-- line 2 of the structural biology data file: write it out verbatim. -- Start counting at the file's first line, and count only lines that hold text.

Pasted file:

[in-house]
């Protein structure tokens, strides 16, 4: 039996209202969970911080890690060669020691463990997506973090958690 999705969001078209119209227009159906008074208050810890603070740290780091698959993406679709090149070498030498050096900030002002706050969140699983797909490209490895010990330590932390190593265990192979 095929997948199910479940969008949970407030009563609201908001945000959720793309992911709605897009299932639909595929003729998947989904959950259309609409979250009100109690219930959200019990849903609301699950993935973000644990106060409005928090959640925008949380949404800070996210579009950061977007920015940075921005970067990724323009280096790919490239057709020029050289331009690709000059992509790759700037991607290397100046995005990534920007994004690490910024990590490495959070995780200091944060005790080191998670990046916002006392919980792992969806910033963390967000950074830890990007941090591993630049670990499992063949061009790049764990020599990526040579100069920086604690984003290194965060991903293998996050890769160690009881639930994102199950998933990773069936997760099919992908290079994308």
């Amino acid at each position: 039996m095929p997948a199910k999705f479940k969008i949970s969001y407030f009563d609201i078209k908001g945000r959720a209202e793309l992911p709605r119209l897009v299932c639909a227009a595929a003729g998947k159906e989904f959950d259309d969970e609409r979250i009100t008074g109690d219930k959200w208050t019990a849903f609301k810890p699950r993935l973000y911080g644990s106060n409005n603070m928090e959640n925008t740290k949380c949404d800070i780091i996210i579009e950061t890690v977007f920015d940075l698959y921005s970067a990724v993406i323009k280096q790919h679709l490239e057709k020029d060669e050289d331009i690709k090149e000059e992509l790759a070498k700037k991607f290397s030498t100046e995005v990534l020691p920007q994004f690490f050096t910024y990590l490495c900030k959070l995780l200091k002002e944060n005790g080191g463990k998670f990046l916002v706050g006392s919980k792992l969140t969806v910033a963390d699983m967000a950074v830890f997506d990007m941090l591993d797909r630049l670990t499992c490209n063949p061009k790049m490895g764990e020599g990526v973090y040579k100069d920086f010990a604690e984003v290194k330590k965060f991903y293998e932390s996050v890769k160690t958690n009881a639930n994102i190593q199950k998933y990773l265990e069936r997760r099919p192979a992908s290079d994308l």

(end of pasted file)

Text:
């Protein structure tokens, strides 16, 4: 039996209202969970911080890690060669020691463990997506973090958690 999705969001078209119209227009159906008074208050810890603070740290780091698959993406679709090149070498030498050096900030002002706050969140699983797909490209490895010990330590932390190593265990192979 095929997948199910479940969008949970407030009563609201908001945000959720793309992911709605897009299932639909595929003729998947989904959950259309609409979250009100109690219930959200019990849903609301699950993935973000644990106060409005928090959640925008949380949404800070996210579009950061977007920015940075921005970067990724323009280096790919490239057709020029050289331009690709000059992509790759700037991607290397100046995005990534920007994004690490910024990590490495959070995780200091944060005790080191998670990046916002006392919980792992969806910033963390967000950074830890990007941090591993630049670990499992063949061009790049764990020599990526040579100069920086604690984003290194965060991903293998996050890769160690009881639930994102199950998933990773069936997760099919992908290079994308």